More inhibition improves idea generation (study)

Tougher situations make you more creative? It seems so, if you look at this study by Radel et al. The study was based on a double-blind, randomized, counterbalanced, crossover experimental design. It’s a bit of a difficult paper to read when you’re not an expert in the field, but in summary:

 

  • The role played by the inhibition function in creativity was examined.
  • Inhibition capacity was manipulated through prolonged practice of a conflict task.
  • Impaired inhibition led to improved fluency, originality and a hyper semantic priming.
  • These results suggest that impaired inhibition favor idea generation.

This last element is important to note, in line with previous studies a different pattern of results is found for divergent and convergent creativity tasks. The effects the fluency and originality scores in the test used suggest that only idea generation processes benefit from a depletion of the resources for inhibition.

Abstract of the study:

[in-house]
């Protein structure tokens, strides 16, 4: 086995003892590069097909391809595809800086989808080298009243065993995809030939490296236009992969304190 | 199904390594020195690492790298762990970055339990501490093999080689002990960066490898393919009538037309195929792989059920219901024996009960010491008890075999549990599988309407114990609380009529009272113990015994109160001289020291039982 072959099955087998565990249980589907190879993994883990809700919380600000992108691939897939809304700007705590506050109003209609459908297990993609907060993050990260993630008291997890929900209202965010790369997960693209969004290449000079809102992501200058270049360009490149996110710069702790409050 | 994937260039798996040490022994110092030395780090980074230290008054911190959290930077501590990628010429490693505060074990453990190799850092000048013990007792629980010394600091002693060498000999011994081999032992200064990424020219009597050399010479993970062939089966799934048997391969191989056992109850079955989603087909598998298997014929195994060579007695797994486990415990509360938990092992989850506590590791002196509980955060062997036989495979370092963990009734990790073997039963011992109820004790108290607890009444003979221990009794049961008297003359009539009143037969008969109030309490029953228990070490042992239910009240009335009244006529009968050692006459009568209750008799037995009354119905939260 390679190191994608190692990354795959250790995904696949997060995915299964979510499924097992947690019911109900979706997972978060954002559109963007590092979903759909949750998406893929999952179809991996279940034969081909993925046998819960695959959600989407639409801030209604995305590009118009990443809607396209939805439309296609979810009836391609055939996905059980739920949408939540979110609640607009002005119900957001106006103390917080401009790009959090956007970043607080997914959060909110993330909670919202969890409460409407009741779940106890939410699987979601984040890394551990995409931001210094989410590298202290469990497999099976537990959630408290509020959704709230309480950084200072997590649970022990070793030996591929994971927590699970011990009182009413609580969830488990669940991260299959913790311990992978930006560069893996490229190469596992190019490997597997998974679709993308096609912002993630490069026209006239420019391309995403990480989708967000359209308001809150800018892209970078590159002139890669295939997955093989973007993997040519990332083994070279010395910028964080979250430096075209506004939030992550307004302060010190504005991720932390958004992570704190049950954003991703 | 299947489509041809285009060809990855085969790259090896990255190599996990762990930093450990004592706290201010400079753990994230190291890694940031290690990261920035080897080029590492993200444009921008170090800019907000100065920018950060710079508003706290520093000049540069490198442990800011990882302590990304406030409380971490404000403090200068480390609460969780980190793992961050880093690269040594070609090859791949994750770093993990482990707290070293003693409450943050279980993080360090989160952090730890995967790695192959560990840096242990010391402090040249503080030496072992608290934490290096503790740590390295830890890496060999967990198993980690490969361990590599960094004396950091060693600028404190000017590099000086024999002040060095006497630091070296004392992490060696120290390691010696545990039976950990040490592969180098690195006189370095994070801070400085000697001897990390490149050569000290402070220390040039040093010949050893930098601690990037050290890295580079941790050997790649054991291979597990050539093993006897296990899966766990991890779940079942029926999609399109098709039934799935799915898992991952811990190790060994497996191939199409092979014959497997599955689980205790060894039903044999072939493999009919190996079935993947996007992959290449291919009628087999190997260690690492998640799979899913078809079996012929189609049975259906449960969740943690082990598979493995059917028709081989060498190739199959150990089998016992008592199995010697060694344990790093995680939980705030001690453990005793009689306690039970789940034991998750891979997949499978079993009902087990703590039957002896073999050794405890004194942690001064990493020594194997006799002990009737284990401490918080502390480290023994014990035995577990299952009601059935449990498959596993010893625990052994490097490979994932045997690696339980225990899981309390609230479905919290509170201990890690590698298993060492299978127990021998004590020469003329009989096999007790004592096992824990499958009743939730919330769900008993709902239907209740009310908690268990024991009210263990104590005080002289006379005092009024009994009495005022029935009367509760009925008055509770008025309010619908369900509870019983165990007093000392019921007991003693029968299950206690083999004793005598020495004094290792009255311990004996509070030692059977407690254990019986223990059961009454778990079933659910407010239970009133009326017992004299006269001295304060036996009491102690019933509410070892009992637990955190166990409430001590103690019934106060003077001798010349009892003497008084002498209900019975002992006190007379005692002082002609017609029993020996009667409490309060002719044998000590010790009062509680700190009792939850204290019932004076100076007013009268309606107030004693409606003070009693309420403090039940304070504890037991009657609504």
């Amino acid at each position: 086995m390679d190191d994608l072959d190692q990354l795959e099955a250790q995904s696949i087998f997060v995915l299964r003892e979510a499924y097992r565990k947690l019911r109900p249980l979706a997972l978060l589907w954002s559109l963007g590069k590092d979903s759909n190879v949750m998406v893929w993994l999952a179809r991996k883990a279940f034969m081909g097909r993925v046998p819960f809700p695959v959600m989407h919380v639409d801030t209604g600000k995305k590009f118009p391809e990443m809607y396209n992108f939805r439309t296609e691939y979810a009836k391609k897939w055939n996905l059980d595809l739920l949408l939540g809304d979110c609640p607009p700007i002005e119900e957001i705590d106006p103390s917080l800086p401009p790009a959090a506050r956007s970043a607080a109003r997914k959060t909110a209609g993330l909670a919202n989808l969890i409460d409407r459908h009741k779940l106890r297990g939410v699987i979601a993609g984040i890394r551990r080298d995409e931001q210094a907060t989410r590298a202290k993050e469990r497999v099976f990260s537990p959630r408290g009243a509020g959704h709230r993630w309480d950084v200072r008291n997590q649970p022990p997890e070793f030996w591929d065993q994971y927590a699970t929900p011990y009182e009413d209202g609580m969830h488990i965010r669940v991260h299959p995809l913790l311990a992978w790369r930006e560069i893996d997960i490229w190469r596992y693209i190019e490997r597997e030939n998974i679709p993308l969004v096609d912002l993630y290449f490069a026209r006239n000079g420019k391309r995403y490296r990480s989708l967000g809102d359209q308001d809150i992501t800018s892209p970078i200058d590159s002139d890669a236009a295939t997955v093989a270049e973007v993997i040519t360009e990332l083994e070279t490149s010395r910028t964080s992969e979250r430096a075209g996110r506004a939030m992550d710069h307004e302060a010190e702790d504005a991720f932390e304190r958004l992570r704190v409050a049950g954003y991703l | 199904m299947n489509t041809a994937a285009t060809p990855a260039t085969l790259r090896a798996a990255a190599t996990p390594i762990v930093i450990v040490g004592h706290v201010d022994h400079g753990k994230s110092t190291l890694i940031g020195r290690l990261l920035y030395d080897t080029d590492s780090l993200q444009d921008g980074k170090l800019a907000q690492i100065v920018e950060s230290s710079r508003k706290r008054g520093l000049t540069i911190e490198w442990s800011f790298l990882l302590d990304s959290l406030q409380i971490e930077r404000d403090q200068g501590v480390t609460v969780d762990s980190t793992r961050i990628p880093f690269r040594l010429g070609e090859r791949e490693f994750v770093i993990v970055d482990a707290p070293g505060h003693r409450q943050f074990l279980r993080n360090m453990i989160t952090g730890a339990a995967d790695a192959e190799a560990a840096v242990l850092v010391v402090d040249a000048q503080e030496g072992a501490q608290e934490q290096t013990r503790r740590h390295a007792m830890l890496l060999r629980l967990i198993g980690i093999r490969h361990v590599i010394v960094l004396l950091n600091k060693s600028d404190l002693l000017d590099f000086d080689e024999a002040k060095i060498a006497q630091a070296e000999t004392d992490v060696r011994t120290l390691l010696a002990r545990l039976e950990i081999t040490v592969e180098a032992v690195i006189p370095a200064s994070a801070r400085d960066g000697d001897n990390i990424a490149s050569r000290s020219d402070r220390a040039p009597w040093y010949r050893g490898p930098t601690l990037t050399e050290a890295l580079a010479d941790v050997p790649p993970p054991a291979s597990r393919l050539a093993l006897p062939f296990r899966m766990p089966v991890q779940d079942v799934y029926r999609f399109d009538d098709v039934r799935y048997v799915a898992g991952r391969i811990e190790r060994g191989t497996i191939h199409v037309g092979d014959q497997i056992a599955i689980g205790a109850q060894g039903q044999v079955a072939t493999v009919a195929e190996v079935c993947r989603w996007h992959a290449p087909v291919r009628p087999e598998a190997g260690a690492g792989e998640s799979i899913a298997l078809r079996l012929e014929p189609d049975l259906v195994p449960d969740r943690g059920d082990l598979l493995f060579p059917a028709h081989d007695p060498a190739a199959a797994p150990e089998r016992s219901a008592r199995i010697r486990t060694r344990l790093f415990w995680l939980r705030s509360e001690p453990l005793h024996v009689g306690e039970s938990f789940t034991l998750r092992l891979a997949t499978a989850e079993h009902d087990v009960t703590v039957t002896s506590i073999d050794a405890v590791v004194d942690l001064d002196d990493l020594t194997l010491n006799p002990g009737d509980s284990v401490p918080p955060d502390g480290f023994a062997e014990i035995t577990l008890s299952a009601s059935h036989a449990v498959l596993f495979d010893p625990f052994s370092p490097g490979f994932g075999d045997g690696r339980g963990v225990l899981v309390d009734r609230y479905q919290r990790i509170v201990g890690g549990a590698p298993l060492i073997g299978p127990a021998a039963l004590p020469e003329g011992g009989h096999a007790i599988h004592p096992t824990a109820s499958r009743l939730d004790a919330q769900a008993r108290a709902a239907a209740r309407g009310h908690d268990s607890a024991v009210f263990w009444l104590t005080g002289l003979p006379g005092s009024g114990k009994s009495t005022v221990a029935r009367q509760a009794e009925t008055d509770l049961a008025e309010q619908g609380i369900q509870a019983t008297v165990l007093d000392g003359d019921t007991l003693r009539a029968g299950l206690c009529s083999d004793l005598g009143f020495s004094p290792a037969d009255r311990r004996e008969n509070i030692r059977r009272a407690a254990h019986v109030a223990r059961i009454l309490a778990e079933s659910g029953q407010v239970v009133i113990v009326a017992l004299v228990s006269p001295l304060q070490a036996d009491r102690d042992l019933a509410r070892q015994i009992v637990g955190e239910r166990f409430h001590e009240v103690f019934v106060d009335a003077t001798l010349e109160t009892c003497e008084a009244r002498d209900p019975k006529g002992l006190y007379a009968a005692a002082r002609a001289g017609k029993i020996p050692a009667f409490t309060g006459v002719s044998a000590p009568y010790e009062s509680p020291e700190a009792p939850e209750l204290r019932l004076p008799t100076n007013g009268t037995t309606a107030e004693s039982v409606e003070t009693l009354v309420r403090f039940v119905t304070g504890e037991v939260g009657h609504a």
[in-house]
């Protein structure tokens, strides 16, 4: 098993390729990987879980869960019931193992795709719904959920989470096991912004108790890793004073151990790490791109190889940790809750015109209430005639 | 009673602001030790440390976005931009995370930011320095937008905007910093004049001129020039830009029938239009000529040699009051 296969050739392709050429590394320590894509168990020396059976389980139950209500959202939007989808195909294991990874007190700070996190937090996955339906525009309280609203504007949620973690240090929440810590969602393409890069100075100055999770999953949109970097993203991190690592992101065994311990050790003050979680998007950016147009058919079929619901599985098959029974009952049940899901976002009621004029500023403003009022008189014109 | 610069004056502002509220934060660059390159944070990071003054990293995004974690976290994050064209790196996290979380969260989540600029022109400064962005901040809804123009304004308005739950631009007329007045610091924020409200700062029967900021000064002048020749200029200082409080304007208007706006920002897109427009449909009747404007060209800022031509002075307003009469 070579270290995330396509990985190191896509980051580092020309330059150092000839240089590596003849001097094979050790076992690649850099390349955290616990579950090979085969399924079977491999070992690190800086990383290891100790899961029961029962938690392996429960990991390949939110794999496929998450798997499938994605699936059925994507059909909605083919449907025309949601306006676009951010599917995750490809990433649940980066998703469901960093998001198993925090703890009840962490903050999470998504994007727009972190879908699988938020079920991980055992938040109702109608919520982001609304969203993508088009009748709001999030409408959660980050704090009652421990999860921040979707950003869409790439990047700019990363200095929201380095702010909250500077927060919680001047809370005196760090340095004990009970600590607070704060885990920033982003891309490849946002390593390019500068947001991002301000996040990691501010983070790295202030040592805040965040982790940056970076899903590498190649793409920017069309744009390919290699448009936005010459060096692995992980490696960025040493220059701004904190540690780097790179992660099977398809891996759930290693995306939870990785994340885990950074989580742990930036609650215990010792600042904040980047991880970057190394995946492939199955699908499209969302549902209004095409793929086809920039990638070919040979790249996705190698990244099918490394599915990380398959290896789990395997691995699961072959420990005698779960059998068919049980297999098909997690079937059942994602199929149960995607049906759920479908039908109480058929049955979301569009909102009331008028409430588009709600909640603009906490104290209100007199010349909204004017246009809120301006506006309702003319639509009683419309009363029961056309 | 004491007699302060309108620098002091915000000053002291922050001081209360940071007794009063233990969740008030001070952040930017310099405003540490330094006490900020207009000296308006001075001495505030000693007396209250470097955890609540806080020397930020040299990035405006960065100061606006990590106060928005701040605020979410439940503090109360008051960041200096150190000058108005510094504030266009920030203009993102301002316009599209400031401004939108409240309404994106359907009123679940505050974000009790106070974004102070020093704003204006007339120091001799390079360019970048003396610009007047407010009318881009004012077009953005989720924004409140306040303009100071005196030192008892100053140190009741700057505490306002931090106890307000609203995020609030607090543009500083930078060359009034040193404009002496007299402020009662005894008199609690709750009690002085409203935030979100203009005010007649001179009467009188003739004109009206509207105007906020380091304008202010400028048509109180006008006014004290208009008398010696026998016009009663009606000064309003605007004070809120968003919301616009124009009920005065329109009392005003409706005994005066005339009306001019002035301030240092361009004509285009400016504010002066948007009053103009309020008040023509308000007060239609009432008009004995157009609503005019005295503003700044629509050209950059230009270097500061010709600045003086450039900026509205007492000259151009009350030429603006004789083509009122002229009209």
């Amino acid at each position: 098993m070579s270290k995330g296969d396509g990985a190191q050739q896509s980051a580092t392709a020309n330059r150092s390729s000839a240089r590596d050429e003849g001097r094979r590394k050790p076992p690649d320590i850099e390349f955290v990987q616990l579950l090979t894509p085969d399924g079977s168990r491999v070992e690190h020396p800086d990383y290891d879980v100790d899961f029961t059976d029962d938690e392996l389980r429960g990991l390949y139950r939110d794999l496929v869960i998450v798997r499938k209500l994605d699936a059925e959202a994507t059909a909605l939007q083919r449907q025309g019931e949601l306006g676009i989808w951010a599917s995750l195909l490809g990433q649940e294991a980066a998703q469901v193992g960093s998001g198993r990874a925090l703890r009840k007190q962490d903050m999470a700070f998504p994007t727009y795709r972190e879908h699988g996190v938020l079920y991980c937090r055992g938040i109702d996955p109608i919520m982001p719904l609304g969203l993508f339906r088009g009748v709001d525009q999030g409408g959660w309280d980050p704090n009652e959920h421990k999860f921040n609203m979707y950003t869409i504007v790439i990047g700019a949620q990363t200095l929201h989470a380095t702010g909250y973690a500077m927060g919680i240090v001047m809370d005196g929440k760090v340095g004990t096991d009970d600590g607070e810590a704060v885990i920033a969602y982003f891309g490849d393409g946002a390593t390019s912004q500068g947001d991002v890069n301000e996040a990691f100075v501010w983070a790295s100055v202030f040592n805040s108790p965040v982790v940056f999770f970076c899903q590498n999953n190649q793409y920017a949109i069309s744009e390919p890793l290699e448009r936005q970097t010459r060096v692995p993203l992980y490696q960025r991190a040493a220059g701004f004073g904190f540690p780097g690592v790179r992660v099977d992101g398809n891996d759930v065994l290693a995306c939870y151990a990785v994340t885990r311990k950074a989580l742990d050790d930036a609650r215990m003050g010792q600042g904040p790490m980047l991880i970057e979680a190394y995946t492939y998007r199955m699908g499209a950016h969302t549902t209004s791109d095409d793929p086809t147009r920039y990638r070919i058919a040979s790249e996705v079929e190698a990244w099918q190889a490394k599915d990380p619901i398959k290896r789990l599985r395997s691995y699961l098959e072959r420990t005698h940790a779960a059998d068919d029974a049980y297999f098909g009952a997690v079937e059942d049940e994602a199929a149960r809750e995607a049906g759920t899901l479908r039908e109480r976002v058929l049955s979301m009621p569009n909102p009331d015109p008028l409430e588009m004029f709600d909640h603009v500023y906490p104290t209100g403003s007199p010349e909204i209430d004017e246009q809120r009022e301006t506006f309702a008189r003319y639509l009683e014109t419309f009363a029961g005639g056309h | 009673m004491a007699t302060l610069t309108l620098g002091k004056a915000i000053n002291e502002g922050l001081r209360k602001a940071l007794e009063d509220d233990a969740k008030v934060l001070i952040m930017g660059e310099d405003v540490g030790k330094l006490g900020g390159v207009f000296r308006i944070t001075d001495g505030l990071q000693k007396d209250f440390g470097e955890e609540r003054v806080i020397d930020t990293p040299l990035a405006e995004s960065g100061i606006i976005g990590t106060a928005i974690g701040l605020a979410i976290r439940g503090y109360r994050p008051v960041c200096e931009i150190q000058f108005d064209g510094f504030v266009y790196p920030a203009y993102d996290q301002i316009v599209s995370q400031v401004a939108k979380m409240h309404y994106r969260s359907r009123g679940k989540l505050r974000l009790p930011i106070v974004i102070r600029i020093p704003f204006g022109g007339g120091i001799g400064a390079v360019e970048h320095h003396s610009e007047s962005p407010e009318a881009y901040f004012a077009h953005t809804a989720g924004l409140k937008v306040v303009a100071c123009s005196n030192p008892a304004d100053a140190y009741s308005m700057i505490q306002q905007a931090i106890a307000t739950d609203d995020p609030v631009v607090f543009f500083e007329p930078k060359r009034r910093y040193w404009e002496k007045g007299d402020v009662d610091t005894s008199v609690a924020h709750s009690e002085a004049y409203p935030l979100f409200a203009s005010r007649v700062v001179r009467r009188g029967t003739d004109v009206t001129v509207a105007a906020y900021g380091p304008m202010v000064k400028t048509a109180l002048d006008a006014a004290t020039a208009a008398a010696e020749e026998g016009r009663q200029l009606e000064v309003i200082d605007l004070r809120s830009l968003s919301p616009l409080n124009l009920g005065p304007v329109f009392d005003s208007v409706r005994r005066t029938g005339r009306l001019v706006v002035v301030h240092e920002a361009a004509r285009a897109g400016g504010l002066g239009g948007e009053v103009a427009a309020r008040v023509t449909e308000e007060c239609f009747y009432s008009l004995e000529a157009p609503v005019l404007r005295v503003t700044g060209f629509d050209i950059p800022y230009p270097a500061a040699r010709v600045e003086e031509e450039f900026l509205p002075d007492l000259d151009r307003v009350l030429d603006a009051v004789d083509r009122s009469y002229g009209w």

There is now a large body of evidence showing that many different conditions related to impaired fronto-executive functioning are associated with the enhancement of some types of creativity. In this paper, we pursue the possibility that the central mechanism associated with this effect might be a reduced capacity to exert inhibition. We tested this hypothesis by exhausting the inhibition efficiency through prolonged and intensive practice of either the Simon or the Eriksen Flanker task. Performance on another inhibition task indicated that only the cognitive resources for inhibition of participants facing high inhibition demands were impaired. Subsequent creativity tests revealed that exposure to high inhibition demands led to enhanced fluency in a divergent thinking task (Alternate Uses Task), but no such changes occurred in a convergent task (Remote Associate Task; studies 1a and 1b). The same manipulation also led to a hyper-priming effect for weakly related primes in a Lexical Decision Task (Study 2). Together, these findings suggest that inhibition selectively affects some types of creative processes and that, when resources for inhibition are lacking, the frequency and the originality of ideas was facilitated.

 

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